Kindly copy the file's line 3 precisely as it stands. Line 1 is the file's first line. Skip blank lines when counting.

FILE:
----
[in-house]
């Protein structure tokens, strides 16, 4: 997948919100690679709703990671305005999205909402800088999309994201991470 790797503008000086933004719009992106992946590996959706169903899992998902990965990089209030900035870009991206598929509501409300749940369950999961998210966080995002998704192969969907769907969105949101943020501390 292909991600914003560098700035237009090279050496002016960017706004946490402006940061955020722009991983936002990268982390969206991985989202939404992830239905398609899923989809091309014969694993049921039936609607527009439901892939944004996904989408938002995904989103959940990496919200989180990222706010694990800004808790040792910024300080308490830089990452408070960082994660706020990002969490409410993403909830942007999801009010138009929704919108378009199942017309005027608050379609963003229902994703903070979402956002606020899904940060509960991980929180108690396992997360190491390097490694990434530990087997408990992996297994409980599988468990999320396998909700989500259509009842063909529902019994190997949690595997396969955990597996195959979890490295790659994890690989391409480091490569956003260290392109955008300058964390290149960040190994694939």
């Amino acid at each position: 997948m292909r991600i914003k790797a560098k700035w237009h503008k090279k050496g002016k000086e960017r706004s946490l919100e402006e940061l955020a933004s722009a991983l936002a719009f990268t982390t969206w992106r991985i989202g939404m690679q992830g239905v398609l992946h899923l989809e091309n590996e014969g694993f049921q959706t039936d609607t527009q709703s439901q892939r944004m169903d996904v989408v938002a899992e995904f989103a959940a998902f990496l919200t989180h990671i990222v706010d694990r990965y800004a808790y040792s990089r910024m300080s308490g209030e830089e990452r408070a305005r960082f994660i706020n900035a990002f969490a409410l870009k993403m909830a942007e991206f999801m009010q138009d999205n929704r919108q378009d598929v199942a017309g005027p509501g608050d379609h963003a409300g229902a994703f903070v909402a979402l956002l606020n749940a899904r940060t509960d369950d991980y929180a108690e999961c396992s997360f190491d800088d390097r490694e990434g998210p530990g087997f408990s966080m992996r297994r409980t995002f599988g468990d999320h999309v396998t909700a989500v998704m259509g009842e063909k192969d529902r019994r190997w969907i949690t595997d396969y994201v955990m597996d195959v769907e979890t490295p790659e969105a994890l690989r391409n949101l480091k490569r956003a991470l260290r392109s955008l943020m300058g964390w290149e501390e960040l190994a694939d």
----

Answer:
């Amino acid at each position: 997948m292909r991600i914003k790797a560098k700035w237009h503008k090279k050496g002016k000086e960017r706004s946490l919100e402006e940061l955020a933004s722009a991983l936002a719009f990268t982390t969206w992106r991985i989202g939404m690679q992830g239905v398609l992946h899923l989809e091309n590996e014969g694993f049921q959706t039936d609607t527009q709703s439901q892939r944004m169903d996904v989408v938002a899992e995904f989103a959940a998902f990496l919200t989180h990671i990222v706010d694990r990965y800004a808790y040792s990089r910024m300080s308490g209030e830089e990452r408070a305005r960082f994660i706020n900035a990002f969490a409410l870009k993403m909830a942007e991206f999801m009010q138009d999205n929704r919108q378009d598929v199942a017309g005027p509501g608050d379609h963003a409300g229902a994703f903070v909402a979402l956002l606020n749940a899904r940060t509960d369950d991980y929180a108690e999961c396992s997360f190491d800088d390097r490694e990434g998210p530990g087997f408990s966080m992996r297994r409980t995002f599988g468990d999320h999309v396998t909700a989500v998704m259509g009842e063909k192969d529902r019994r190997w969907i949690t595997d396969y994201v955990m597996d195959v769907e979890t490295p790659e969105a994890l690989r391409n949101l480091k490569r956003a991470l260290r392109s955008l943020m300058g964390w290149e501390e960040l190994a694939d």